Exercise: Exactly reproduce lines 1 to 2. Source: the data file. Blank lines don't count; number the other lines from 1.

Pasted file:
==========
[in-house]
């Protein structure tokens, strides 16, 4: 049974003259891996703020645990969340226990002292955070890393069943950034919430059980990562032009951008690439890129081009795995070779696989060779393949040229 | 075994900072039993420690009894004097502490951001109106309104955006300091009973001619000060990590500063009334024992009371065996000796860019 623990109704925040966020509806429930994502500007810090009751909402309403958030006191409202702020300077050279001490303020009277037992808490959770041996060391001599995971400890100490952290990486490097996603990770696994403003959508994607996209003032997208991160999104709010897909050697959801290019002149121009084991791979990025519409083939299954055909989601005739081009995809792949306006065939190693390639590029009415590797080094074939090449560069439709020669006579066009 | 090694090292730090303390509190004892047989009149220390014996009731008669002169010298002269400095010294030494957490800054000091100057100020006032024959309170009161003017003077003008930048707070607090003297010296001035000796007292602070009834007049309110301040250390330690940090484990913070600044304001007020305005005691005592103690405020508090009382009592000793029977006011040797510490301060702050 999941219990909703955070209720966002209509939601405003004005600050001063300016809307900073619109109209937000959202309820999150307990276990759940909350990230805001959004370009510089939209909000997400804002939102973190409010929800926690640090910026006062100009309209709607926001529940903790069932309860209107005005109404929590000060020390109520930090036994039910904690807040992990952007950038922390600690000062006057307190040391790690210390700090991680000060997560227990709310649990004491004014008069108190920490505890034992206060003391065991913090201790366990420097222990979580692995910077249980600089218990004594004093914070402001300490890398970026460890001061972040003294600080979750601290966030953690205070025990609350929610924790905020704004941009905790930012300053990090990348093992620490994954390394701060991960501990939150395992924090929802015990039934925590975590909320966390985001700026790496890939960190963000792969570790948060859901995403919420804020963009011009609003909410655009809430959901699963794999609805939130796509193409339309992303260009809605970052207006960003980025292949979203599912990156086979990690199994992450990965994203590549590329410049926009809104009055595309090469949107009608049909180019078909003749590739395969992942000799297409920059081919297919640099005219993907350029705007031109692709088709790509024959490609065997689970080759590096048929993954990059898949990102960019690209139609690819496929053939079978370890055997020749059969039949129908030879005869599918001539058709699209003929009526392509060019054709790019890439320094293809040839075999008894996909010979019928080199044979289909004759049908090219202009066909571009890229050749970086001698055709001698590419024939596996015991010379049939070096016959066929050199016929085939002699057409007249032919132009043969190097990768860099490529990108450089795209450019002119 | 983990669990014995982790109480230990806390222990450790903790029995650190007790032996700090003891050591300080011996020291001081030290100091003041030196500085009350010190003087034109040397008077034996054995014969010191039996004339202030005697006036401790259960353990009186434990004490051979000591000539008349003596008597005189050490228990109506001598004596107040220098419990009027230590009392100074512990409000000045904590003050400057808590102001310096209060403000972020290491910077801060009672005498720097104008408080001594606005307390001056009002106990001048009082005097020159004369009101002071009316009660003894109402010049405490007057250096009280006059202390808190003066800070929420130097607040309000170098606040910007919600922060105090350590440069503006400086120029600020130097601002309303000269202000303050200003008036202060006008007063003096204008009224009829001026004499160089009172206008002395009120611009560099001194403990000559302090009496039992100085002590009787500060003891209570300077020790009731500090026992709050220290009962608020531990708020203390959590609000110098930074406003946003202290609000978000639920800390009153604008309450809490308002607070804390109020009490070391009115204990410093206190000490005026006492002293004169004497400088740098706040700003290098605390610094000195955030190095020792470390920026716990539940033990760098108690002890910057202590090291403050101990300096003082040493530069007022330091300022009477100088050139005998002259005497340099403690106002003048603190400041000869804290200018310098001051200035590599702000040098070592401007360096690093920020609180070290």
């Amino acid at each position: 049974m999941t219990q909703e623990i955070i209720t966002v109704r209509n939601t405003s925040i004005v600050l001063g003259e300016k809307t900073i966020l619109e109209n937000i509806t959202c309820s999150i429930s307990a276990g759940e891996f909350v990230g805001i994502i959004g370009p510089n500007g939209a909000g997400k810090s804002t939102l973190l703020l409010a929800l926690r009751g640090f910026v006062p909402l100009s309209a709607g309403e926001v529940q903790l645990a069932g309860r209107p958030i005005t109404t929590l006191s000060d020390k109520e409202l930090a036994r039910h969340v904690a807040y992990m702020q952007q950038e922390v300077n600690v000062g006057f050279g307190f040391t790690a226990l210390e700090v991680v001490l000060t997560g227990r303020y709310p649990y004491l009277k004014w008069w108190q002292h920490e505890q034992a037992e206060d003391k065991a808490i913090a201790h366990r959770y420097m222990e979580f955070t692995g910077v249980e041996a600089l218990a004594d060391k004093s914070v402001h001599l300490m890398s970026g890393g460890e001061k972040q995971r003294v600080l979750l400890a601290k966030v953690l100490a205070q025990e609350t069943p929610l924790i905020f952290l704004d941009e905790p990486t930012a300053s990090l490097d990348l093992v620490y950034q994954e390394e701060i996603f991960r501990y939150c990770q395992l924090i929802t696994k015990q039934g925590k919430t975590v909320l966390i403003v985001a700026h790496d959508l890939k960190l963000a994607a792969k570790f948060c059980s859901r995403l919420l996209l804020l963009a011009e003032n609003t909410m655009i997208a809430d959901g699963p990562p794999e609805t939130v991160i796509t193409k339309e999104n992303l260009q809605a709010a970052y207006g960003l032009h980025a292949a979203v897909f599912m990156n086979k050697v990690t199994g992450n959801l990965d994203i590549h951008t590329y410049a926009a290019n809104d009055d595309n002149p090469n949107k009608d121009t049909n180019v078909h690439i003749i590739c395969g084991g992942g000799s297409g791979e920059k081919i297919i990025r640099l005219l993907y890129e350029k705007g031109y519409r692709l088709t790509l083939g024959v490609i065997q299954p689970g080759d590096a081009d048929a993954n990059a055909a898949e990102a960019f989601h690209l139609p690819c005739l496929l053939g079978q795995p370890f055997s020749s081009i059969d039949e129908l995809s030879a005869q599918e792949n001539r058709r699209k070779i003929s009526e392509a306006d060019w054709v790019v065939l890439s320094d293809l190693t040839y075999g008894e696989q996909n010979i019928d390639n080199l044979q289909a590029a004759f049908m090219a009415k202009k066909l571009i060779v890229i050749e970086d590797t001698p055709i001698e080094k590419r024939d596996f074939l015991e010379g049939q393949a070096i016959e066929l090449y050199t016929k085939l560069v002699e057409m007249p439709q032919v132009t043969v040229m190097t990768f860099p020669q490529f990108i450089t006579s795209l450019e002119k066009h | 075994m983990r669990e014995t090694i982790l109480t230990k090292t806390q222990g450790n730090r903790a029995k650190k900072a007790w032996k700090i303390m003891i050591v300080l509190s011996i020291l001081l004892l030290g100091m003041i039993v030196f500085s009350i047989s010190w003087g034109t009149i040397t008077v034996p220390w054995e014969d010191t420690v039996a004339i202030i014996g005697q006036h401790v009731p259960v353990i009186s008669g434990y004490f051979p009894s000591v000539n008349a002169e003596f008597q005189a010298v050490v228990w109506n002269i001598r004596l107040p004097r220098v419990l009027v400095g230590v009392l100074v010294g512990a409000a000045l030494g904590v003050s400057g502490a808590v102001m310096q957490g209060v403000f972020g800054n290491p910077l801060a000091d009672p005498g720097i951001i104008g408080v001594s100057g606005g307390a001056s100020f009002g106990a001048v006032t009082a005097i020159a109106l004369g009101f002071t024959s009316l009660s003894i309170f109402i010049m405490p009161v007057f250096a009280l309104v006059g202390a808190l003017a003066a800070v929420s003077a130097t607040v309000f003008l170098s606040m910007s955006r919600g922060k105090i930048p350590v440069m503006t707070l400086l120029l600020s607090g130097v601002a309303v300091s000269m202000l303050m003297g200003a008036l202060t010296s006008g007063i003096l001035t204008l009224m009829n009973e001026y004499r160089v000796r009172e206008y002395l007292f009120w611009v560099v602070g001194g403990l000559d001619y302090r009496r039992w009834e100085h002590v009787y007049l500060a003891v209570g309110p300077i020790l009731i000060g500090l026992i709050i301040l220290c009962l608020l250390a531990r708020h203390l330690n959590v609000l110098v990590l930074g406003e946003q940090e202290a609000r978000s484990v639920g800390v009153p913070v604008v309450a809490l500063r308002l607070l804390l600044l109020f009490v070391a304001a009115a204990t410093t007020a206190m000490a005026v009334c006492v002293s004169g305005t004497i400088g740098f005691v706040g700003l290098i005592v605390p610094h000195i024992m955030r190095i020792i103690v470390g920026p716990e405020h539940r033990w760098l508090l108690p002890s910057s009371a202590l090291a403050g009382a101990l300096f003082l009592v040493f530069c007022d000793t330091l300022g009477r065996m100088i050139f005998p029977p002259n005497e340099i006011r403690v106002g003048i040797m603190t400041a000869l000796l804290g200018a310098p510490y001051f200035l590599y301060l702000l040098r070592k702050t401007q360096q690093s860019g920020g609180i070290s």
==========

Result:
[in-house]
């Protein structure tokens, strides 16, 4: 049974003259891996703020645990969340226990002292955070890393069943950034919430059980990562032009951008690439890129081009795995070779696989060779393949040229 | 075994900072039993420690009894004097502490951001109106309104955006300091009973001619000060990590500063009334024992009371065996000796860019 623990109704925040966020509806429930994502500007810090009751909402309403958030006191409202702020300077050279001490303020009277037992808490959770041996060391001599995971400890100490952290990486490097996603990770696994403003959508994607996209003032997208991160999104709010897909050697959801290019002149121009084991791979990025519409083939299954055909989601005739081009995809792949306006065939190693390639590029009415590797080094074939090449560069439709020669006579066009 | 090694090292730090303390509190004892047989009149220390014996009731008669002169010298002269400095010294030494957490800054000091100057100020006032024959309170009161003017003077003008930048707070607090003297010296001035000796007292602070009834007049309110301040250390330690940090484990913070600044304001007020305005005691005592103690405020508090009382009592000793029977006011040797510490301060702050 999941219990909703955070209720966002209509939601405003004005600050001063300016809307900073619109109209937000959202309820999150307990276990759940909350990230805001959004370009510089939209909000997400804002939102973190409010929800926690640090910026006062100009309209709607926001529940903790069932309860209107005005109404929590000060020390109520930090036994039910904690807040992990952007950038922390600690000062006057307190040391790690210390700090991680000060997560227990709310649990004491004014008069108190920490505890034992206060003391065991913090201790366990420097222990979580692995910077249980600089218990004594004093914070402001300490890398970026460890001061972040003294600080979750601290966030953690205070025990609350929610924790905020704004941009905790930012300053990090990348093992620490994954390394701060991960501990939150395992924090929802015990039934925590975590909320966390985001700026790496890939960190963000792969570790948060859901995403919420804020963009011009609003909410655009809430959901699963794999609805939130796509193409339309992303260009809605970052207006960003980025292949979203599912990156086979990690199994992450990965994203590549590329410049926009809104009055595309090469949107009608049909180019078909003749590739395969992942000799297409920059081919297919640099005219993907350029705007031109692709088709790509024959490609065997689970080759590096048929993954990059898949990102960019690209139609690819496929053939079978370890055997020749059969039949129908030879005869599918001539058709699209003929009526392509060019054709790019890439320094293809040839075999008894996909010979019928080199044979289909004759049908090219202009066909571009890229050749970086001698055709001698590419024939596996015991010379049939070096016959066929050199016929085939002699057409007249032919132009043969190097990768860099490529990108450089795209450019002119 | 983990669990014995982790109480230990806390222990450790903790029995650190007790032996700090003891050591300080011996020291001081030290100091003041030196500085009350010190003087034109040397008077034996054995014969010191039996004339202030005697006036401790259960353990009186434990004490051979000591000539008349003596008597005189050490228990109506001598004596107040220098419990009027230590009392100074512990409000000045904590003050400057808590102001310096209060403000972020290491910077801060009672005498720097104008408080001594606005307390001056009002106990001048009082005097020159004369009101002071009316009660003894109402010049405490007057250096009280006059202390808190003066800070929420130097607040309000170098606040910007919600922060105090350590440069503006400086120029600020130097601002309303000269202000303050200003008036202060006008007063003096204008009224009829001026004499160089009172206008002395009120611009560099001194403990000559302090009496039992100085002590009787500060003891209570300077020790009731500090026992709050220290009962608020531990708020203390959590609000110098930074406003946003202290609000978000639920800390009153604008309450809490308002607070804390109020009490070391009115204990410093206190000490005026006492002293004169004497400088740098706040700003290098605390610094000195955030190095020792470390920026716990539940033990760098108690002890910057202590090291403050101990300096003082040493530069007022330091300022009477100088050139005998002259005497340099403690106002003048603190400041000869804290200018310098001051200035590599702000040098070592401007360096690093920020609180070290």